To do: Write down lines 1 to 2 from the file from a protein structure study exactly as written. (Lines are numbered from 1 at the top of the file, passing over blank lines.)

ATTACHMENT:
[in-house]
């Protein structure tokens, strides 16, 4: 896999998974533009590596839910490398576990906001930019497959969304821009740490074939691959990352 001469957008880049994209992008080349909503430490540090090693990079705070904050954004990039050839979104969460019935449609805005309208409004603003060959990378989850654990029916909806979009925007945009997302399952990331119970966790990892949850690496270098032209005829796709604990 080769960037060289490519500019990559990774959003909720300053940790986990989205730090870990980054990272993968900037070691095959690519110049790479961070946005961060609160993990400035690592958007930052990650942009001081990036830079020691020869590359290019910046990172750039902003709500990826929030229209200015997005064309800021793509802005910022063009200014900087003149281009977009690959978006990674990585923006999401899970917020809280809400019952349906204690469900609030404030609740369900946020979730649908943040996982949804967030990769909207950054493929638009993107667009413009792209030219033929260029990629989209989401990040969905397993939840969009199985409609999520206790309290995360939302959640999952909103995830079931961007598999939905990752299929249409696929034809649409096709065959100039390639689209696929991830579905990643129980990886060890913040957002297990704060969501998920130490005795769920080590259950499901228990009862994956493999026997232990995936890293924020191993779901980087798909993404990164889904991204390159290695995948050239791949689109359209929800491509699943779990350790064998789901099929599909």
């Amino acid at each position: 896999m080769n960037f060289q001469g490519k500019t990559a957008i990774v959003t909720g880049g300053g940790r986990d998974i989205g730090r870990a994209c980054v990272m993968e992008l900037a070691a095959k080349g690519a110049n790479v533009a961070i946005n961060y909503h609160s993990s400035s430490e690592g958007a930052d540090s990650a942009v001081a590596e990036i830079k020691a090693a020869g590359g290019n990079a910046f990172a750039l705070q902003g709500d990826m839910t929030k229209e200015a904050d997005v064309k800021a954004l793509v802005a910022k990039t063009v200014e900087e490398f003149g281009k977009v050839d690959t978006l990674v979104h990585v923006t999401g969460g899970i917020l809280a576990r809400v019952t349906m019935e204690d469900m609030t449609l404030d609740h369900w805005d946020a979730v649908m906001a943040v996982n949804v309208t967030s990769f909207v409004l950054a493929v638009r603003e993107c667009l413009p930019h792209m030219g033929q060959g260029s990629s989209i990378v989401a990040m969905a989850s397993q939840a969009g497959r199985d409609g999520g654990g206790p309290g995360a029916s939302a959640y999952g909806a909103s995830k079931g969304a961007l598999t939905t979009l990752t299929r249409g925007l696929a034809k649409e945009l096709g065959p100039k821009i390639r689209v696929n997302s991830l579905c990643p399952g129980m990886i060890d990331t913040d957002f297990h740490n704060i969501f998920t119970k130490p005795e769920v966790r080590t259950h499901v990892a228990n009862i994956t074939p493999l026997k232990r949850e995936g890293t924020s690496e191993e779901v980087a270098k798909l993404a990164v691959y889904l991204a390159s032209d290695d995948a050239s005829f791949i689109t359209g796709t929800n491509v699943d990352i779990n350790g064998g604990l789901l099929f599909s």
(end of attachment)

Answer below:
[in-house]
């Protein structure tokens, strides 16, 4: 896999998974533009590596839910490398576990906001930019497959969304821009740490074939691959990352 001469957008880049994209992008080349909503430490540090090693990079705070904050954004990039050839979104969460019935449609805005309208409004603003060959990378989850654990029916909806979009925007945009997302399952990331119970966790990892949850690496270098032209005829796709604990 080769960037060289490519500019990559990774959003909720300053940790986990989205730090870990980054990272993968900037070691095959690519110049790479961070946005961060609160993990400035690592958007930052990650942009001081990036830079020691020869590359290019910046990172750039902003709500990826929030229209200015997005064309800021793509802005910022063009200014900087003149281009977009690959978006990674990585923006999401899970917020809280809400019952349906204690469900609030404030609740369900946020979730649908943040996982949804967030990769909207950054493929638009993107667009413009792209030219033929260029990629989209989401990040969905397993939840969009199985409609999520206790309290995360939302959640999952909103995830079931961007598999939905990752299929249409696929034809649409096709065959100039390639689209696929991830579905990643129980990886060890913040957002297990704060969501998920130490005795769920080590259950499901228990009862994956493999026997232990995936890293924020191993779901980087798909993404990164889904991204390159290695995948050239791949689109359209929800491509699943779990350790064998789901099929599909």